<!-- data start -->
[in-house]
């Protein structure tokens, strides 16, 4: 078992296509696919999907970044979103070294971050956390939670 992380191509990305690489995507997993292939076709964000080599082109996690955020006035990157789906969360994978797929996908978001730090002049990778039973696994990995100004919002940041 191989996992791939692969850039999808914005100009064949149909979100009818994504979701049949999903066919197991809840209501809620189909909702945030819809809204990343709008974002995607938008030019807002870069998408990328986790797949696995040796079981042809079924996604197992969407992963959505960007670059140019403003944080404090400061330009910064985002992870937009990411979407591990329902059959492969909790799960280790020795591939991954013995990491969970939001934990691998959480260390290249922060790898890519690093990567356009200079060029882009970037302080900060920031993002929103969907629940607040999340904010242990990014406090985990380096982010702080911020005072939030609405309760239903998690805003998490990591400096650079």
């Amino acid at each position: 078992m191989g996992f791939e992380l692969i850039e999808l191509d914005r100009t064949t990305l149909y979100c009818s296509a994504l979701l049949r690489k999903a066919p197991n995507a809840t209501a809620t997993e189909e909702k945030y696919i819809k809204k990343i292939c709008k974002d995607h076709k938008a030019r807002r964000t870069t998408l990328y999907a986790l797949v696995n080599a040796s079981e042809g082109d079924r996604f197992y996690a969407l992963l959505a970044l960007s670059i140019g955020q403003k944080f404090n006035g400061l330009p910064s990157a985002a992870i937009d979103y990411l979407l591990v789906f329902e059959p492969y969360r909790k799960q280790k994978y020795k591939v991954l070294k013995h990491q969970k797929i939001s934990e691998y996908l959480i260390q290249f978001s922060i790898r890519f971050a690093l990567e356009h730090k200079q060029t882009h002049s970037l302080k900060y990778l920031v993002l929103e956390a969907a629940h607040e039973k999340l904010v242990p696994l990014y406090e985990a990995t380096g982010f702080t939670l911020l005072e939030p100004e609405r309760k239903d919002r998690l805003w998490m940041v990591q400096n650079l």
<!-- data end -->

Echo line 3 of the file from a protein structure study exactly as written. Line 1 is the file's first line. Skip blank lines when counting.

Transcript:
């Amino acid at each position: 078992m191989g996992f791939e992380l692969i850039e999808l191509d914005r100009t064949t990305l149909y979100c009818s296509a994504l979701l049949r690489k999903a066919p197991n995507a809840t209501a809620t997993e189909e909702k945030y696919i819809k809204k990343i292939c709008k974002d995607h076709k938008a030019r807002r964000t870069t998408l990328y999907a986790l797949v696995n080599a040796s079981e042809g082109d079924r996604f197992y996690a969407l992963l959505a970044l960007s670059i140019g955020q403003k944080f404090n006035g400061l330009p910064s990157a985002a992870i937009d979103y990411l979407l591990v789906f329902e059959p492969y969360r909790k799960q280790k994978y020795k591939v991954l070294k013995h990491q969970k797929i939001s934990e691998y996908l959480i260390q290249f978001s922060i790898r890519f971050a690093l990567e356009h730090k200079q060029t882009h002049s970037l302080k900060y990778l920031v993002l929103e956390a969907a629940h607040e039973k999340l904010v242990p696994l990014y406090e985990a990995t380096g982010f702080t939670l911020l005072e939030p100004e609405r309760k239903d919002r998690l805003w998490m940041v990591q400096n650079l």